Acid. It’s what makes lemons taste sour and what makes vinegar such a great cleaning solution. It’s also your teeth’s worst enemy. Cavities and tooth decay are caused by acids, and extensive exposure to acid can cause weakened enamel.
If you want to keep your teeth healthy and strong, it’s important to know your enemy! Here’s a closer look at how acid attacks teeth and how to protect them.
How Does Acid Harm Teeth?
The hard outer layer of your teeth is called the enamel. It’s made from minerals including calcium and phosphorus, and when these minerals leech out of the enamel, it becomes softer and weaker. Acid causes minerals to leech out of the enamel, so whenever your teeth are exposed to acid, they become increasingly prone to damage.
When your tooth enamel has been weakened by acid, it is much easier to damage when you brush a little too hard or use an abrasive toothpaste. Grinding your teeth and chewing on crunchy foods may also remove some of the weakened enamel from your teeth. This leaves your teeth sensitive and more prone to cavities.
When Are Your Teeth Exposed to Acid?
There are couple of different ways in which your teeth may become exposed to acid.
You’re probably aware that sugar is bad for your teeth. What you may not have realized is that it’s not the sugar itself that causes the damage. Rather, the sugar feeds oral bacteria, and these oral bacteria release acid. The acid then takes its toll on your dental enamel. Excessive consumption of sugar leads not only to all-over weakening of the enamel but also to “soft spots” or cavities.
Acidic Foods and Beverages
Certain food products also contribute to the development of cavities and overall weakening of enamel because they themselves are acidic. Common acidic foods include pickles, orange juice, lemons, cranberries, tomato products, coffee, and wine. Soda is terrible for your teeth not just because it is high in sugar but also because it is acidic.
Some drugs are also highly acidic, causing enamel damage over time. Methamphetamine is so acidic that most users end up losing some or all of their teeth eventually. Cocaine also mixes with saliva to form an acidic substance that contributes to tooth decay.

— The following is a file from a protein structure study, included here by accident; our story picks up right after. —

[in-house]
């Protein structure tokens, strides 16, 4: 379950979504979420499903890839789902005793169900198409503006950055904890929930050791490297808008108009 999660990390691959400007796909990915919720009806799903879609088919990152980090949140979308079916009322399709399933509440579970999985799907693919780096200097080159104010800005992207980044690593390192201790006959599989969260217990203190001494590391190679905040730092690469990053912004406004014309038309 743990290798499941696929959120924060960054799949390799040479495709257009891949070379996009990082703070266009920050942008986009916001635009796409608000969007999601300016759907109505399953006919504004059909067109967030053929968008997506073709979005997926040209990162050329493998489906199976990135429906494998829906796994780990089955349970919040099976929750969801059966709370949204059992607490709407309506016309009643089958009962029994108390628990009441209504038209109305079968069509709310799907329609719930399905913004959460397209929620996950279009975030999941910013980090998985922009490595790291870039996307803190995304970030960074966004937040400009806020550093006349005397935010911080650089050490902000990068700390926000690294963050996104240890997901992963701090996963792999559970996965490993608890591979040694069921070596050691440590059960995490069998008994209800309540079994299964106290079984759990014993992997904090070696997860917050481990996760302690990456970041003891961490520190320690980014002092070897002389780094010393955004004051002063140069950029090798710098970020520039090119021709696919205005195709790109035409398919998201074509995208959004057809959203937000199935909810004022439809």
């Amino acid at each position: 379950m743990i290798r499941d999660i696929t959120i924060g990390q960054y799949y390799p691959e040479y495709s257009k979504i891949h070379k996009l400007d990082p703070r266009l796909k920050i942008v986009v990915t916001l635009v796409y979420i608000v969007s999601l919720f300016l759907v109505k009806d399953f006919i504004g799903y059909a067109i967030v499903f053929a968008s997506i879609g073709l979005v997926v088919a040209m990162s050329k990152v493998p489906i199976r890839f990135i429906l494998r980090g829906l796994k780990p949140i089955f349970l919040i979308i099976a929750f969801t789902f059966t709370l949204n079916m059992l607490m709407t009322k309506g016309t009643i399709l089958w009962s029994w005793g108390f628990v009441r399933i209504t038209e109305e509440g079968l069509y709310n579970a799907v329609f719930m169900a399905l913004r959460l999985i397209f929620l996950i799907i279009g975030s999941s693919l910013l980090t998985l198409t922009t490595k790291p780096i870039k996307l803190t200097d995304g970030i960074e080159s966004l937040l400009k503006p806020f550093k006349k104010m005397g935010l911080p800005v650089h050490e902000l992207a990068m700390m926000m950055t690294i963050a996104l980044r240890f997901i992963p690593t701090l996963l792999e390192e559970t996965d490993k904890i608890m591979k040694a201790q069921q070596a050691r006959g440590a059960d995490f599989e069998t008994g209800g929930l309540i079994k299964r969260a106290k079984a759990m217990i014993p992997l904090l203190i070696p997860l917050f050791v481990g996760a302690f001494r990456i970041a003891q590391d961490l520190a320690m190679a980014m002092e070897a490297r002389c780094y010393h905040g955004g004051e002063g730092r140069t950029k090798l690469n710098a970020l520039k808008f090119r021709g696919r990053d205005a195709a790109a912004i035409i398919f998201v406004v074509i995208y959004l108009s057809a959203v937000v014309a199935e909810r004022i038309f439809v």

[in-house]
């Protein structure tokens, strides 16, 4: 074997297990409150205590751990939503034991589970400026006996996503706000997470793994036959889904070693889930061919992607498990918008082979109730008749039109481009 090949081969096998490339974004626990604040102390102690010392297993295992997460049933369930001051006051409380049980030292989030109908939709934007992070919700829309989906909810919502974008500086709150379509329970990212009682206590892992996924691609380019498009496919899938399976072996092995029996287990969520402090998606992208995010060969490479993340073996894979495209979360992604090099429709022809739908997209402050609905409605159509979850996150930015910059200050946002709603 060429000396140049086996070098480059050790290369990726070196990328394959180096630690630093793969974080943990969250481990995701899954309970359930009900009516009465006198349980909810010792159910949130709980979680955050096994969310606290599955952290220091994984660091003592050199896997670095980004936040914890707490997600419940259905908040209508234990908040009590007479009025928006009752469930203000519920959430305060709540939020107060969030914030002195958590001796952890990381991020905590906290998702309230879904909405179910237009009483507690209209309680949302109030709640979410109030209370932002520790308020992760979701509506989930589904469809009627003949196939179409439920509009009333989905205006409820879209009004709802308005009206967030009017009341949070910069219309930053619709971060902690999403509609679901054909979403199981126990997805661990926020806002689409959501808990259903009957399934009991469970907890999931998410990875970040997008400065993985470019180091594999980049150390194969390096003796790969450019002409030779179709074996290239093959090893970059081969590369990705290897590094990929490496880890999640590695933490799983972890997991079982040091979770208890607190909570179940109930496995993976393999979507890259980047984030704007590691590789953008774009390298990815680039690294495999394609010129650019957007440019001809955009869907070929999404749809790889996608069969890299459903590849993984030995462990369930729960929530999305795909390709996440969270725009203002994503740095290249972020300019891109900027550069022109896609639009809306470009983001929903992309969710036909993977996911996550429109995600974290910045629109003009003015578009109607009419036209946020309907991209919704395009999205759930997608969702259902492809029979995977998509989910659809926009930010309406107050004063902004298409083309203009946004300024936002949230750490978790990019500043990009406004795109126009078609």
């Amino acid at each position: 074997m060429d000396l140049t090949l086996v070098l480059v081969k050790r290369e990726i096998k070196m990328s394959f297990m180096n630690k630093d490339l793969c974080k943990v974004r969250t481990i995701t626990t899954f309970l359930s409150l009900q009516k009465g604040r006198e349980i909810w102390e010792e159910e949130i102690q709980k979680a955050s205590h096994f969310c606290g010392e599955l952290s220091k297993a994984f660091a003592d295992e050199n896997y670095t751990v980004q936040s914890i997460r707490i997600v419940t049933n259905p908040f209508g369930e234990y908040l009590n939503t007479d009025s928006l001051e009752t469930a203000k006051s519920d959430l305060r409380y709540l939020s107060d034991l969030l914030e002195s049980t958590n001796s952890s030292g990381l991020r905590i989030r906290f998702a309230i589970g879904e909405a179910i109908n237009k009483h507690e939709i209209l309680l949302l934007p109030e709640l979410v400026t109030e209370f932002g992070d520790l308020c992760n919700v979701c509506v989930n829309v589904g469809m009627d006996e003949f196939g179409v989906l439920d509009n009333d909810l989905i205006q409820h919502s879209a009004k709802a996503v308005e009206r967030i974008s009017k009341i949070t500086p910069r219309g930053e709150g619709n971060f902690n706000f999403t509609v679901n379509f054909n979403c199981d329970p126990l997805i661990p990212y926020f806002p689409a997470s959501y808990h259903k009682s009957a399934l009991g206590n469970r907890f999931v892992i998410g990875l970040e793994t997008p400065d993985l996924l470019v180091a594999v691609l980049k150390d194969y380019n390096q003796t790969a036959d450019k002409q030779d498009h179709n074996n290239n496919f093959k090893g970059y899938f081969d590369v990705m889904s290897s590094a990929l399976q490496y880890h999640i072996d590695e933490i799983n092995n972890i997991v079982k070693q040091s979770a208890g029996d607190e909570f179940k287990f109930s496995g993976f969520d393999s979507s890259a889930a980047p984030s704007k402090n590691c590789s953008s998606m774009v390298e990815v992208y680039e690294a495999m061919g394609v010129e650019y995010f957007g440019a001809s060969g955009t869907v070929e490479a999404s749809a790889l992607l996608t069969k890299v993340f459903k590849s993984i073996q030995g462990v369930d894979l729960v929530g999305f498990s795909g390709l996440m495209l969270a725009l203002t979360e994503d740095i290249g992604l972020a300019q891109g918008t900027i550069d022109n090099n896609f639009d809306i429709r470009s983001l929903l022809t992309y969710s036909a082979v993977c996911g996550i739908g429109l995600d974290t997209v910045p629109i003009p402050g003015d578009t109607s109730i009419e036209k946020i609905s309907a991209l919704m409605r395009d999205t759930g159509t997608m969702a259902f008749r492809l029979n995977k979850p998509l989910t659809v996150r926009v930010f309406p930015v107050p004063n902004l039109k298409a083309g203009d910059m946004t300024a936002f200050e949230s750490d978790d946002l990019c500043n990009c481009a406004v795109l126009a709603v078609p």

How Can You Protect Your Teeth From Acid?
All of the classic oral hygiene habits that your dentist recommends are designed to help protect your teeth from acid. Brushing your teeth twice a day helps remove oral bacteria and the acids they secrete. Flossing removes bacteria and acids from between the teeth. Steering clear of sugary drinks and foods ensures your oral bacteria don’t have too much to feed on, which limits their acid production.
There are a few other steps you can take to protect your teeth from an acid attack.
Use a Straw With Acidic Beverages
Try to limit your consumption of acidic foods and beverages. When you do enjoy acidic drinks, like orange juice or soda, drink them through the straw. This deposits the drink further back on your tongue, away from your teeth, so the acid does not have as much direct contact with your enamel.
Chew Sugar-Free Gum to Promote Saliva Production
Saliva is your mouth’s natural defense against acid erosion. It is meant to rinse away acids and oral bacteria. However, many people suffer from dry mouth, leaving them prone to acid erosion and tooth decay. If your mouth frequently feels dry, chewing sugar-free gum throughout the day will help boost saliva production. You may also want to use a special mouthwash made for dry mouth sufferers, which doesn’t contain alcohol.
Avoid Grinding and Clenching Your Teeth
If your tooth enamel has been weakened by acid, grinding or clenching your teeth can make the damage much worse. If you find yourself grinding your teeth during the day, try squeezing a stress ball or practicing some deep breathing exercises to break the habit. If you think you may grind or clench your teeth at night, ask your dentist to fit you for a nighttime mouth guard.
How Is Acid Damage Treated?
Individual cavities, of course, can be drilled and filled with composite or metal amalgam. If any of your teeth are severely eroded by acid, your dentist may recommend covering them with crowns.
If your tooth enamel has been weakened overall by acid, there are a few steps your dentist may recommend to help re-strengthen your enamel and prevent further damage. You won’t get back any enamel that you have lost, but you can strengthen the enamel that you have left.
Fluoride is a mineral that strengthens the enamel by allowing it to integrate more calcium into its structure. Your dentist may recommend at-home fluoride rinses to help rebuild your enamel or schedule an in-office fluoride treatment to expose your teeth to a higher concentration of fluoride.
To rebuild weak enamel, make sure you’re getting plenty of calcium, phosphorus, and magnesium in your diet. Taking a multivitamin supplement is one good way to ensure an adequate intake of these nutrients. Your dentist may recommend specific supplements based on the overall condition of your enamel.
Protecting your teeth from the effects of acid requires a multi-pronged approach with proper dental hygiene, good eating habits, and drug avoidance. Make sure you schedule regular preventative dental checkups at Crest Hill Family Dental so that, if acids are harming your teeth, your dentist is able to catch the problem early on.